Ochre Court from the rear lawns
|Town or city||Newport, Rhode Island|
|Design and construction|
|Architect||Richard Morris Hunt|
Ochre Court is a large châteauesque mansion in Newport, Rhode Island, United States. Commissioned by Ogden Goelet, it was built at a cost of $4.5 million in 1892. It is the second largest mansion in Newport after nearby The Breakers. These two mansions, along with Belcourt Castle (the 3rd largest mansion) and Marble House, were designed by architect Richard Morris Hunt. It is owned by Salve Regina University.
The Goelets were an American dynasty that had grown from humble 18th century trade into vast 19th century investments. Ogden Goelet was a banker, real estate investor and competitive yachtsman. His wife, Mary Wilson Goelet, oversaw the operation of Ochre Court during a typical eight-week summer season. This usually required twenty-seven house servants, eight coachmen and grooms and twelve gardeners.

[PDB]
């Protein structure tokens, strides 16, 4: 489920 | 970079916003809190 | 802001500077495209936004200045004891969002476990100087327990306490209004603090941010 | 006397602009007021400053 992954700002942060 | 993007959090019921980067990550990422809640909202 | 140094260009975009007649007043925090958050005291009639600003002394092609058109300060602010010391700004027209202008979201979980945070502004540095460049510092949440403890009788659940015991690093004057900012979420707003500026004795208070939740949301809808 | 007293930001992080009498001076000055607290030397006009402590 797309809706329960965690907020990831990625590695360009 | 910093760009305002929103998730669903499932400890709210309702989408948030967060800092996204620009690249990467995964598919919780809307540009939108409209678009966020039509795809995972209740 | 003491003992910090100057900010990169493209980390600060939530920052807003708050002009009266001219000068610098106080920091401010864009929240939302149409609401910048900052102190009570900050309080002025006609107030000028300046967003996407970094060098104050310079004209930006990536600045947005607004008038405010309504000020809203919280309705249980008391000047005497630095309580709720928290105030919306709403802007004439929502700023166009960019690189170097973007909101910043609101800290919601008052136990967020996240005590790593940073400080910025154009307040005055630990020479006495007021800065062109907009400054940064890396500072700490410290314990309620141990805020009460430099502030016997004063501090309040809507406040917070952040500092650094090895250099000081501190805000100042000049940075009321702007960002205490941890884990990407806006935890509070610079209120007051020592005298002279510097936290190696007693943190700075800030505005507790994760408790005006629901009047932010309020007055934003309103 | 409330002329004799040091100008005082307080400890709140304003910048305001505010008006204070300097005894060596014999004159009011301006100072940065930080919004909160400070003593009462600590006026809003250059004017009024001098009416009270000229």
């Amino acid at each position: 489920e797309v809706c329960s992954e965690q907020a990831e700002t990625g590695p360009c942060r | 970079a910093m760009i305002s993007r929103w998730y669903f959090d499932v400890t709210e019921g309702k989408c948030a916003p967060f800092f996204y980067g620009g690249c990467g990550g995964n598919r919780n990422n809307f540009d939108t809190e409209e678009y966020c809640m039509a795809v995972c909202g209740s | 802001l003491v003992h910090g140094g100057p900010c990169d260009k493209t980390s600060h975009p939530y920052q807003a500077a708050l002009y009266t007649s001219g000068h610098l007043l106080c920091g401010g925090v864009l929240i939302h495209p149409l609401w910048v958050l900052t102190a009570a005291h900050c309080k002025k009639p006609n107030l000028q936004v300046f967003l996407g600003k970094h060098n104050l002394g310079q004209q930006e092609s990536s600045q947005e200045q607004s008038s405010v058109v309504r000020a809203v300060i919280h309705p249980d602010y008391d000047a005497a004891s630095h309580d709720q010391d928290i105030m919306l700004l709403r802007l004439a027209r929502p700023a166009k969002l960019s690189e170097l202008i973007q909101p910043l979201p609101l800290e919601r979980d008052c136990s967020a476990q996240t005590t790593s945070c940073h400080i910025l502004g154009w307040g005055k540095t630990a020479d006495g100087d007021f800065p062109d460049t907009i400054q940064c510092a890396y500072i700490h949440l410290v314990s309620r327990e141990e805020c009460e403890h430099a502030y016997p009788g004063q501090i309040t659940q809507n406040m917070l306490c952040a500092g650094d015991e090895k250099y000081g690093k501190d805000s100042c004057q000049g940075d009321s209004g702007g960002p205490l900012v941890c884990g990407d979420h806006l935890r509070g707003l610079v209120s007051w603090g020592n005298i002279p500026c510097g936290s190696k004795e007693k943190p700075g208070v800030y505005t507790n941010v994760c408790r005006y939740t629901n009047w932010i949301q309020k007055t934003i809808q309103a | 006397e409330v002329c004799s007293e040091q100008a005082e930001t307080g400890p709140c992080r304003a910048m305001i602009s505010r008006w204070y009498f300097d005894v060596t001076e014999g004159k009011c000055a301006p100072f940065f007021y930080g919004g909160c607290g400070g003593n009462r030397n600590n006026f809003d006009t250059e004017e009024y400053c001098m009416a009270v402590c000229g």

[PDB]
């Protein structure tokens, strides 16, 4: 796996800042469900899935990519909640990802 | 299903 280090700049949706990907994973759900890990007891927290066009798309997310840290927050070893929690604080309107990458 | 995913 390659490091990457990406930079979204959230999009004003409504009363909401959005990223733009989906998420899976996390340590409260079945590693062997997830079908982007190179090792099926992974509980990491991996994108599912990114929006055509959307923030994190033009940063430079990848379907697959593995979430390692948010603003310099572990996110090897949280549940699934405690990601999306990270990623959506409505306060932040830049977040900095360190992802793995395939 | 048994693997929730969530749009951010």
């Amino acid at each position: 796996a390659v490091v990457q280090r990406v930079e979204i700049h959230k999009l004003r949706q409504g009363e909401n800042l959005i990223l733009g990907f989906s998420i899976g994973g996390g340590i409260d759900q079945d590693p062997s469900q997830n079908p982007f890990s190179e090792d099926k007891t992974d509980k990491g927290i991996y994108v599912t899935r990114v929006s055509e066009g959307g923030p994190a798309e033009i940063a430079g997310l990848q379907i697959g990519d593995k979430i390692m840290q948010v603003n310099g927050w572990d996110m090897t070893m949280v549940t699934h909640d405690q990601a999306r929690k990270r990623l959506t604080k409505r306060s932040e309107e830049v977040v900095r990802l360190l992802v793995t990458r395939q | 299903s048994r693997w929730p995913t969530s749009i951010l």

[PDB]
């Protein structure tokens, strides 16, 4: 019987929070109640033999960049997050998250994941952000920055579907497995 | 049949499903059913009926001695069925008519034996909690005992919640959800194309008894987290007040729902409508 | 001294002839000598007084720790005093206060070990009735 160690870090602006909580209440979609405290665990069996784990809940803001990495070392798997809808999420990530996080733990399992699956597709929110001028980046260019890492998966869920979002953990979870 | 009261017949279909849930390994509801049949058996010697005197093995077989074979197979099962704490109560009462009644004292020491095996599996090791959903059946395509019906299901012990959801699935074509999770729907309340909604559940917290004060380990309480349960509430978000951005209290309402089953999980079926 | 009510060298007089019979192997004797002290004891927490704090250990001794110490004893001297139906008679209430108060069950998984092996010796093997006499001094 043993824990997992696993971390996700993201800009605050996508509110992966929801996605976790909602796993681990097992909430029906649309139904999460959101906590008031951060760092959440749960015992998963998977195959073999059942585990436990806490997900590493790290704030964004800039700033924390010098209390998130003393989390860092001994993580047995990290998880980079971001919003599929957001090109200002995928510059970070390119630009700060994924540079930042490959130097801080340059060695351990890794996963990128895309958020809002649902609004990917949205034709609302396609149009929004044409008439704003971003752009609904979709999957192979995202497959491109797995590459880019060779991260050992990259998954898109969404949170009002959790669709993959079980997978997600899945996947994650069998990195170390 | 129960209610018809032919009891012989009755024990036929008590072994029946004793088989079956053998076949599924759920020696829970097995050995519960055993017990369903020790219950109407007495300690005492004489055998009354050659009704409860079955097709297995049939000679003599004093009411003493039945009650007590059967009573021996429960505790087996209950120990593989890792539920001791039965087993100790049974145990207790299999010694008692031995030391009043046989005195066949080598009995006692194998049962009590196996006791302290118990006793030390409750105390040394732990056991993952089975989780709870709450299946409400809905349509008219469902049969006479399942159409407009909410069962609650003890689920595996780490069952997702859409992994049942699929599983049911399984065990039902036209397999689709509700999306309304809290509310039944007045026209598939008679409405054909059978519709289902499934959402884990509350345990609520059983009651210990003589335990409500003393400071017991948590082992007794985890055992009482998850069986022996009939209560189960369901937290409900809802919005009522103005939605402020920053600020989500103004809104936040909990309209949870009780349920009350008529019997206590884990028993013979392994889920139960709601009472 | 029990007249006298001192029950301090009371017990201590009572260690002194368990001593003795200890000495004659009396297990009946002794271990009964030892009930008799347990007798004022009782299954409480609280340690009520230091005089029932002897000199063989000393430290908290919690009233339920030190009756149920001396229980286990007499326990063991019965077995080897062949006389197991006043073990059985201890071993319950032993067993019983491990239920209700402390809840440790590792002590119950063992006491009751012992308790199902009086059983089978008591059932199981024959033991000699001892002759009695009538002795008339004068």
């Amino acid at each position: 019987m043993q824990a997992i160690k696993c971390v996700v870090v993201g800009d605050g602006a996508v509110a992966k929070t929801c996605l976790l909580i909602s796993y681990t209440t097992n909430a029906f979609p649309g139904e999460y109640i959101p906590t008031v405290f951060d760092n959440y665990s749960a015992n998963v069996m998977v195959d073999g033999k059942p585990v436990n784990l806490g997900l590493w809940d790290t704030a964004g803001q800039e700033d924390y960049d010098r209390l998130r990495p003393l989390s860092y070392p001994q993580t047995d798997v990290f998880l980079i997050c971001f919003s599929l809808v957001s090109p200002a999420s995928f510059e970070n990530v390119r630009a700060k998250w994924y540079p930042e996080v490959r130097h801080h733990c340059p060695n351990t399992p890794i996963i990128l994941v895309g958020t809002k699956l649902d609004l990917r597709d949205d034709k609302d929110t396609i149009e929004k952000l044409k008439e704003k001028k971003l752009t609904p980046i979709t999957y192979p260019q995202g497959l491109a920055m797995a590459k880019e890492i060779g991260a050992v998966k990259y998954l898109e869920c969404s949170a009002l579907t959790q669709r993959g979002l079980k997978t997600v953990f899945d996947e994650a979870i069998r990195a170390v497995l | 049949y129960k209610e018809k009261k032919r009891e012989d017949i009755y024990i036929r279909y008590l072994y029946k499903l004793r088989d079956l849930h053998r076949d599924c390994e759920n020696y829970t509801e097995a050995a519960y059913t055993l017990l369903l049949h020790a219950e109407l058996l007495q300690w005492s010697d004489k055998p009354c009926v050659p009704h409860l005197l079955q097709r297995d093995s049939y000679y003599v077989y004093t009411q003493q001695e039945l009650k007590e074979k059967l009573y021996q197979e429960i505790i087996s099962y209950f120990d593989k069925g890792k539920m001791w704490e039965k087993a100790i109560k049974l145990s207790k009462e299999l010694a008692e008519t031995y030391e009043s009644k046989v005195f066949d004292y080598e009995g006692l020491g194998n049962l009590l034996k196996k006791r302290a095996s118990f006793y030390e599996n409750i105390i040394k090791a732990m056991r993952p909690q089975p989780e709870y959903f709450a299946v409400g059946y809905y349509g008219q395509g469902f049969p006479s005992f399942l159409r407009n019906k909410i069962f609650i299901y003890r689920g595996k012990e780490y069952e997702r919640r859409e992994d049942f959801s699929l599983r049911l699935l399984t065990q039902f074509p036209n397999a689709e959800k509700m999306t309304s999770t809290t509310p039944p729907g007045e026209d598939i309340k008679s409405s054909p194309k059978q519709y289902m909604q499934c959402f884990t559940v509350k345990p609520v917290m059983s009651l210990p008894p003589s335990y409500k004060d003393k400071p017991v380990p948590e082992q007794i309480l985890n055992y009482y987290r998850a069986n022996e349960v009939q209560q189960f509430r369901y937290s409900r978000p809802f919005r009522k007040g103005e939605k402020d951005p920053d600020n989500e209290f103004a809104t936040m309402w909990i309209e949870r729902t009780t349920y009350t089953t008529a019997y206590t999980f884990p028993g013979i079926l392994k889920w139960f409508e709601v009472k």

Richard Morris Hunt designed Ochre Court, modelling the mansion on the chateaux of France's Loire Valley. The design is in the Louis XIII-style of architecture, with high roofs, turrets, tall chimneys and elaborate dormers. Elaborate decoration is seen inside and out in classical-style ceiling paintings, heraldry, carved emblems and statues, and a profusion of stained glass.
The Goelet's daughter, May, married Henry Innes-Ker, 8th Duke of Roxburghe, taking with her an $8 million dowry. Their son, Robert, was a businessman with an interest in American railroads, hotels and real estate. Robert gave Ochre Court to the Sisters of Mercy in 1947.
The exterior of this mansion has been used for the movie True Lies, to depict the Swiss mansion that Arnold Schwarzenegger infiltrates then escapes in the opening sequence.
- "Ochre Court". Salve Regina University. Retrieved February 16, 2012.
- Bernier, Maria. "Guide to the Goelet Family Papers." Salve Regina University. 2008. Web. 16 May 2016
- Media related to Ochre Court at Wikimedia Commons
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